WASHINGTON, D.C. (CNN) - A new facial recognition camera that tracks your shopping habits via Facebook is being tested. It could mean good deals for you -- if you are willing to give up some privacy.
Brian Todd has the story.
John Anderton! You could use a Guinness right about now!)
And you thought ads directly targeting you were pure fantasy. Well shoppers, meet minority report
a new service called 'FACEDEALS' uses cameras set-up in stores, restaurants, bars. Facial-recognition matches up your image with your profile and pictures on Facebook then it can send you a customized offer from that store. But only if you give permission beforehand. 'FACEDEALS' uses Facebook's open platform but is not otherwise connected to Facebook. The service was developed by the marketing firm red-pepper, which use this promotional video to take you through it. Log into Facebook, grant 'FACEDEALS' permission to image you verify your likeness..
"When a face is confidently recognized, the deal is set into action."
The deal is then as the company says 'dynamically optimized'. That means your face is read, then matched up with your Facebook 'like' history. The FACEDEALS system then delivers your coupon, your customized discount, right to your mobile device. It's whiz-bang, has laser-like efficiency, and concerns the heck out of privacy advocates. Marc Rotenberg is with the electronic privacy information center.
(Reporter: there's a surveillance camera in this store. We're always being filmed. What's wrong with using the camera to do a little marketing?)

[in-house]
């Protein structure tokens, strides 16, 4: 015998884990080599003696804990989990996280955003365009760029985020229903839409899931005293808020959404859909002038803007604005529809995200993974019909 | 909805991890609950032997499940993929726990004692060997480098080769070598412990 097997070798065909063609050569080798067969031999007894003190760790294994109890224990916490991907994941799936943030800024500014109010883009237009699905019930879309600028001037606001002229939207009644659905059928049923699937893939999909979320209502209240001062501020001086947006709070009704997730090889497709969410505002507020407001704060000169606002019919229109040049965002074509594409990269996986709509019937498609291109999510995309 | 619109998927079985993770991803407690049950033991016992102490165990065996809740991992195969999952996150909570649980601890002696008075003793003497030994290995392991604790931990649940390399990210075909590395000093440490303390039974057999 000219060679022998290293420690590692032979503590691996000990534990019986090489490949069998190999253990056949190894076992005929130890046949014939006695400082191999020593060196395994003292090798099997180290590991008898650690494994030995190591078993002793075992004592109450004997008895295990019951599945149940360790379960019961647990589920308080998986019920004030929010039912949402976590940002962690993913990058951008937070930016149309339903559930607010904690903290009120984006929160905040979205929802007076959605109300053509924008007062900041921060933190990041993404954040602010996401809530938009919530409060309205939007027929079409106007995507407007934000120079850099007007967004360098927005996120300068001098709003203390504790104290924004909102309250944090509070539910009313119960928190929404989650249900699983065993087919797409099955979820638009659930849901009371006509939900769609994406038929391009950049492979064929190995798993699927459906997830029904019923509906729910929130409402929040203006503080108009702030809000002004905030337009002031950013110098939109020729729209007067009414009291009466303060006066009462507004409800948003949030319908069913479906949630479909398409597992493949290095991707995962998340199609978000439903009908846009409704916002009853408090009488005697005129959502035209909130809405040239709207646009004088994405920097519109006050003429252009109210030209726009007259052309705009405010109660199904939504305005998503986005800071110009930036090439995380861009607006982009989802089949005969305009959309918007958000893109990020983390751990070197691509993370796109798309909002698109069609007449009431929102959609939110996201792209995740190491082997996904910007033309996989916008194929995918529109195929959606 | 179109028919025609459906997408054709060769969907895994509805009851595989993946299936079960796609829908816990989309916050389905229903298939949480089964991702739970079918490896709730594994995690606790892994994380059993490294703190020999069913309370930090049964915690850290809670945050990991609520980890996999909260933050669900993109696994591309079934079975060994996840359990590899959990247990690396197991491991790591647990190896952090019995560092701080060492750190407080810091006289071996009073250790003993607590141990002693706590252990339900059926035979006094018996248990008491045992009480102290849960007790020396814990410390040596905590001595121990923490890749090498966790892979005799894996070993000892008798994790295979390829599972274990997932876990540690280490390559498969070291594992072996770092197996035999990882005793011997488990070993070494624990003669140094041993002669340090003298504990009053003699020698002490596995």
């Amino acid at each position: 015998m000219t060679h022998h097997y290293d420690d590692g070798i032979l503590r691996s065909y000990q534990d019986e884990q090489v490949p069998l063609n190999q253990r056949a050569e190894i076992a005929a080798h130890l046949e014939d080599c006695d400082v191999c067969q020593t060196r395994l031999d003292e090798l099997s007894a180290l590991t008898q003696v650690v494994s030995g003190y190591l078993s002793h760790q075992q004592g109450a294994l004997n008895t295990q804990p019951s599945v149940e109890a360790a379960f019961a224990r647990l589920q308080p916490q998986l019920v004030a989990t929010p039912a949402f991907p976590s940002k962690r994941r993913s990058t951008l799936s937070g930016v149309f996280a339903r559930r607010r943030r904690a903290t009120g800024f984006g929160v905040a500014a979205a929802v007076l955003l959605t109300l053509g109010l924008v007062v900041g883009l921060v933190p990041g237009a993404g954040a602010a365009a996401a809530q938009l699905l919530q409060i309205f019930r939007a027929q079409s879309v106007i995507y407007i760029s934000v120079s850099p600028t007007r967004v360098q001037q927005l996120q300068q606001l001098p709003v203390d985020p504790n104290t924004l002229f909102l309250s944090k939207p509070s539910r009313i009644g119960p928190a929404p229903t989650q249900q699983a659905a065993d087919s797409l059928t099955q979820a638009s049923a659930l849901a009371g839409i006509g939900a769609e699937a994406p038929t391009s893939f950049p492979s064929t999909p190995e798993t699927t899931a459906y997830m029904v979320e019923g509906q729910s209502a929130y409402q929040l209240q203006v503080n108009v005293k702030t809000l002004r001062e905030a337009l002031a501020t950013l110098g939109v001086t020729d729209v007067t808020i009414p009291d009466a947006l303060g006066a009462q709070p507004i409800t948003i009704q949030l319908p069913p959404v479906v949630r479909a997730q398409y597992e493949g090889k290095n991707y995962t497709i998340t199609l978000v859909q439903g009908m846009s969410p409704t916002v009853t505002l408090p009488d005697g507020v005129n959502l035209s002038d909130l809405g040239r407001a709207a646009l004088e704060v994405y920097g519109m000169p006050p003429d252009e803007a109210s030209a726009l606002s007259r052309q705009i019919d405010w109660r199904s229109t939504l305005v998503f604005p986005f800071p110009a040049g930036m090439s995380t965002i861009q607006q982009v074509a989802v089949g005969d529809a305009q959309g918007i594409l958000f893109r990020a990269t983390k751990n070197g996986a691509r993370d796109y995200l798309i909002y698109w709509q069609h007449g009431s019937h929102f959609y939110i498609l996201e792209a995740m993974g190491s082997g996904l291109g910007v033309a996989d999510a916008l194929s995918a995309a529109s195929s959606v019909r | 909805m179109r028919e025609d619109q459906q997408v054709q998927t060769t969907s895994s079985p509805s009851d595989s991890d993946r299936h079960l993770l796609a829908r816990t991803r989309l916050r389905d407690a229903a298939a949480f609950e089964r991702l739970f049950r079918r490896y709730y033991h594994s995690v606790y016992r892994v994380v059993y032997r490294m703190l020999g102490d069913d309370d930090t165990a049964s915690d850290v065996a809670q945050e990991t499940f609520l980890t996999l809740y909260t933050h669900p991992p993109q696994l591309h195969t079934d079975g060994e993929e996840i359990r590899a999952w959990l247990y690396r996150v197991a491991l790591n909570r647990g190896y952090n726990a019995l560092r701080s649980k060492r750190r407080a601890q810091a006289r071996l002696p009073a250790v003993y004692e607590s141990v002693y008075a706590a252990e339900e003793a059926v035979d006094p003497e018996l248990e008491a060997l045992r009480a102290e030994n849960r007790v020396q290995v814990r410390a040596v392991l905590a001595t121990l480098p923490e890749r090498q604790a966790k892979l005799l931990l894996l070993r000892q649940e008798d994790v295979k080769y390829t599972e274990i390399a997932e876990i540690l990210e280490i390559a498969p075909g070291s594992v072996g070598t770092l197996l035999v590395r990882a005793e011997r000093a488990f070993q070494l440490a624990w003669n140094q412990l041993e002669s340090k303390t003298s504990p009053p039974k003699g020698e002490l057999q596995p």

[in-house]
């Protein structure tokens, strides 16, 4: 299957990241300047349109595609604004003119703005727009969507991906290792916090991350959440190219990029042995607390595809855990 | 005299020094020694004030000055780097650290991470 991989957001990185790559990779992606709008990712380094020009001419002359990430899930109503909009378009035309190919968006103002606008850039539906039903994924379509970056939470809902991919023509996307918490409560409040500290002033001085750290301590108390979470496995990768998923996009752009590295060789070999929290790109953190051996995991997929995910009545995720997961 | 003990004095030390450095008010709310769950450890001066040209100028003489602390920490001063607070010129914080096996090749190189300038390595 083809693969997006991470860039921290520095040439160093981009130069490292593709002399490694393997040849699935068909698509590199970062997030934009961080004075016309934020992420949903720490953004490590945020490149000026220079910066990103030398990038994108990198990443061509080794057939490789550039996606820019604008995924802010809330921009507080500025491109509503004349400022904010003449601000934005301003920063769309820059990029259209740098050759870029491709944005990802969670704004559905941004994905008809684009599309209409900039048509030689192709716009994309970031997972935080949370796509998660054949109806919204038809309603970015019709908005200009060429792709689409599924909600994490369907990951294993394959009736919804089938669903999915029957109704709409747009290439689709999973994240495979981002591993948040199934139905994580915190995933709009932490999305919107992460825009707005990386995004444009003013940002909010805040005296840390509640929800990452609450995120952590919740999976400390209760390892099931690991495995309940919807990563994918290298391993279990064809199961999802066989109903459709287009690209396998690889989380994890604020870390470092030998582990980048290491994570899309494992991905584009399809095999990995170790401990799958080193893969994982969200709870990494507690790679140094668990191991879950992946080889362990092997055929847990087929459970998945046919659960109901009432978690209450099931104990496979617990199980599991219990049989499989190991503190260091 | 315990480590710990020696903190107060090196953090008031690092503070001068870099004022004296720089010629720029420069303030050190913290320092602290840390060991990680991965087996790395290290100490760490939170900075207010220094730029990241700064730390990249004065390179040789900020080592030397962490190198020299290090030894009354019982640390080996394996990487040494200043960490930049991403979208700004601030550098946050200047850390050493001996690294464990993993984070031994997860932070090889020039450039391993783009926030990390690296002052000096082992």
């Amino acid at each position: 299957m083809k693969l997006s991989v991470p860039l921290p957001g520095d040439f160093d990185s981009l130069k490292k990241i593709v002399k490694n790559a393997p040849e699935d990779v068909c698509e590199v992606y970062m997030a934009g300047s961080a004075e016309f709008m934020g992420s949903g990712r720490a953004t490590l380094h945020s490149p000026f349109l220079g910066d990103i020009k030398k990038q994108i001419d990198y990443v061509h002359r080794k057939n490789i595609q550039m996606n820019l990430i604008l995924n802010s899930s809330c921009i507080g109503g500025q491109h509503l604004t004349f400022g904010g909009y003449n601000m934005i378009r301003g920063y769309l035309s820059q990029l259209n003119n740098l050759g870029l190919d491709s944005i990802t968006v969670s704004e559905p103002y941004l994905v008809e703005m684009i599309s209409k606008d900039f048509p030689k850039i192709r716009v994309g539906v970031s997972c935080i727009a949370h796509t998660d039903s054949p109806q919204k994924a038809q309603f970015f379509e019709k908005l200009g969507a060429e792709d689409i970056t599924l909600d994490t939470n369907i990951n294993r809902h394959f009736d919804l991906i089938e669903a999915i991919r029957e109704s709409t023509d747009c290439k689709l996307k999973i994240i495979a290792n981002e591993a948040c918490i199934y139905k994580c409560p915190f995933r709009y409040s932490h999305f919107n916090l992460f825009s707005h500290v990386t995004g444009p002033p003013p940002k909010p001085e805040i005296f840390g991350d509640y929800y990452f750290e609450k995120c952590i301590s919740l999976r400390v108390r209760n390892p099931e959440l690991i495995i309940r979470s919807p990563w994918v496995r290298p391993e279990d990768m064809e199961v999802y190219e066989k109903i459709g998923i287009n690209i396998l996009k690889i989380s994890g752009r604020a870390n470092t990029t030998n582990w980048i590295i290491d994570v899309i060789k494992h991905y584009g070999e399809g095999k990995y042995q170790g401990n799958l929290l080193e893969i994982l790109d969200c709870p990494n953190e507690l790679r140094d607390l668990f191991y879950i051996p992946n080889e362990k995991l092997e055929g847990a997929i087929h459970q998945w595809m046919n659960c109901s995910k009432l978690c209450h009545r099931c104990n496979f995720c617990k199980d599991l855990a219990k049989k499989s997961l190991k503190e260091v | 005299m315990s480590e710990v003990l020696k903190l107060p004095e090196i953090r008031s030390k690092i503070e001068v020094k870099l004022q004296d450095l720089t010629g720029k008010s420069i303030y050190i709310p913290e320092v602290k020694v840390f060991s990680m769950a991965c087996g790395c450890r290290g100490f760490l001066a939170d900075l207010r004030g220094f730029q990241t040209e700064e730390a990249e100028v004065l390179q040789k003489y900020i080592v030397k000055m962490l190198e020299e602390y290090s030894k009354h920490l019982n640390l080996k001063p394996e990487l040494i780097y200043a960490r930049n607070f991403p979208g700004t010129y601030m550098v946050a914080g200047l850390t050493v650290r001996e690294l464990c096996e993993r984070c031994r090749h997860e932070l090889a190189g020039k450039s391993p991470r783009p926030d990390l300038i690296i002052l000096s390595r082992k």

"I think the problem Brian is that people will find that their personal information will become quickly available to the stores that they're visiting."
(Reporter: what's wrong with it if they sign up for it?)
"Well people would need to know how much of their personal information is actually being made available. It's not simply their identity. On Facebook for example it would be their network of friends. It would be their likes and interests. A lot of that information would become available and i don't think people would agree to that."
I ran that by Red-Pepper's CEO.
"We’re not actually going to be pulling all of the data. Not to mention, applications that we do for retail companies all around the country that kind of stuff- people allow apps, applications all the time. It's like allow this app, and that is essentially saying that we can have access to your network and i think that's sort of a line and a comfort line that people are moving towards as long as that information is not mis-used."
What does Facebook think of all this? Facebook's a big part of this process and that 'FACEDEALS' logo looks an awful lot like Facebook's. A Facebook spokesman told us the company is not commenting on FACEDEALS... It just wants to make sure people make informed decisions about the apps they use. The red-pepper c-e-o says his agency has been in contact with Facebook- and when this camera is actually set up in stores, the name and logo will be different. Brian Todd, CNN, Washington.